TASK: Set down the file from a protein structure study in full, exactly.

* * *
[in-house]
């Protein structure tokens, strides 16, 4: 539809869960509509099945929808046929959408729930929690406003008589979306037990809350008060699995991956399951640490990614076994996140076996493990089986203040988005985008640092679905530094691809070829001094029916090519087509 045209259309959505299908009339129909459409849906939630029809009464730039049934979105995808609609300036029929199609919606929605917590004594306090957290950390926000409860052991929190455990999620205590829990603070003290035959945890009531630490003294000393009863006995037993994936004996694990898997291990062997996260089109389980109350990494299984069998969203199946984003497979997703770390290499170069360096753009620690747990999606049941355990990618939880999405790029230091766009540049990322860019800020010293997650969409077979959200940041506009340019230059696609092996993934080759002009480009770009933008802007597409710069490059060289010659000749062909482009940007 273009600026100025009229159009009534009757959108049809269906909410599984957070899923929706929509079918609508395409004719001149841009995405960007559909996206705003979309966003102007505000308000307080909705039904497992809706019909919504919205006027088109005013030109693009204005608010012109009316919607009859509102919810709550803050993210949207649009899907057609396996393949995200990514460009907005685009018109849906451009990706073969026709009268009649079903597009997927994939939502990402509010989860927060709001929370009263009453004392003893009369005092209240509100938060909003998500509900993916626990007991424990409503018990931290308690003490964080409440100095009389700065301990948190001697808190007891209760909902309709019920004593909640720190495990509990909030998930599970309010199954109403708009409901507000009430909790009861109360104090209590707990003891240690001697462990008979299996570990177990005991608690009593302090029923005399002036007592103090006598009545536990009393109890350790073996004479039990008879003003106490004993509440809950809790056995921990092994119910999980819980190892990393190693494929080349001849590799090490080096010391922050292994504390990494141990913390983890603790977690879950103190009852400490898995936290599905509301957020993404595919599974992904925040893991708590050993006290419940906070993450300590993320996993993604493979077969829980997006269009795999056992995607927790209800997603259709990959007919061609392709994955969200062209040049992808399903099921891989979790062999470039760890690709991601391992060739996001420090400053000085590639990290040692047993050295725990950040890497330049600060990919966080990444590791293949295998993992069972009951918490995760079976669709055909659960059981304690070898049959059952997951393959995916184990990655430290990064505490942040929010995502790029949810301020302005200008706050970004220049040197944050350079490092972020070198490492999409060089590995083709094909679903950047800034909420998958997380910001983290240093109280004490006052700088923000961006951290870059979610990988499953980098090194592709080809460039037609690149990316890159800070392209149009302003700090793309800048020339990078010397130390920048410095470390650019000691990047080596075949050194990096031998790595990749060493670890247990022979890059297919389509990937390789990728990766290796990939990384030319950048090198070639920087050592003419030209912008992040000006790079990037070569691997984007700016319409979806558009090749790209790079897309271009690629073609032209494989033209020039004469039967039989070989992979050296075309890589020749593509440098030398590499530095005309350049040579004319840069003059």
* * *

[in-house]
């Protein structure tokens, strides 16, 4: 539809869960509509099945929808046929959408729930929690406003008589979306037990809350008060699995991956399951640490990614076994996140076996493990089986203040988005985008640092679905530094691809070829001094029916090519087509 045209259309959505299908009339129909459409849906939630029809009464730039049934979105995808609609300036029929199609919606929605917590004594306090957290950390926000409860052991929190455990999620205590829990603070003290035959945890009531630490003294000393009863006995037993994936004996694990898997291990062997996260089109389980109350990494299984069998969203199946984003497979997703770390290499170069360096753009620690747990999606049941355990990618939880999405790029230091766009540049990322860019800020010293997650969409077979959200940041506009340019230059696609092996993934080759002009480009770009933008802007597409710069490059060289010659000749062909482009940007 273009600026100025009229159009009534009757959108049809269906909410599984957070899923929706929509079918609508395409004719001149841009995405960007559909996206705003979309966003102007505000308000307080909705039904497992809706019909919504919205006027088109005013030109693009204005608010012109009316919607009859509102919810709550803050993210949207649009899907057609396996393949995200990514460009907005685009018109849906451009990706073969026709009268009649079903597009997927994939939502990402509010989860927060709001929370009263009453004392003893009369005092209240509100938060909003998500509900993916626990007991424990409503018990931290308690003490964080409440100095009389700065301990948190001697808190007891209760909902309709019920004593909640720190495990509990909030998930599970309010199954109403708009409901507000009430909790009861109360104090209590707990003891240690001697462990008979299996570990177990005991608690009593302090029923005399002036007592103090006598009545536990009393109890350790073996004479039990008879003003106490004993509440809950809790056995921990092994119910999980819980190892990393190693494929080349001849590799090490080096010391922050292994504390990494141990913390983890603790977690879950103190009852400490898995936290599905509301957020993404595919599974992904925040893991708590050993006290419940906070993450300590993320996993993604493979077969829980997006269009795999056992995607927790209800997603259709990959007919061609392709994955969200062209040049992808399903099921891989979790062999470039760890690709991601391992060739996001420090400053000085590639990290040692047993050295725990950040890497330049600060990919966080990444590791293949295998993992069972009951918490995760079976669709055909659960059981304690070898049959059952997951393959995916184990990655430290990064505490942040929010995502790029949810301020302005200008706050970004220049040197944050350079490092972020070198490492999409060089590995083709094909679903950047800034909420998958997380910001983290240093109280004490006052700088923000961006951290870059979610990988499953980098090194592709080809460039037609690149990316890159800070392209149009302003700090793309800048020339990078010397130390920048410095470390650019000691990047080596075949050194990096031998790595990749060493670890247990022979890059297919389509990937390789990728990766290796990939990384030319950048090198070639920087050592003419030209912008992040000006790079990037070569691997984007700016319409979806558009090749790209790079897309271009690629073609032209494989033209020039004469039967039989070989992979050296075309890589020749593509440098030398590499530095005309350049040579004319840069003059």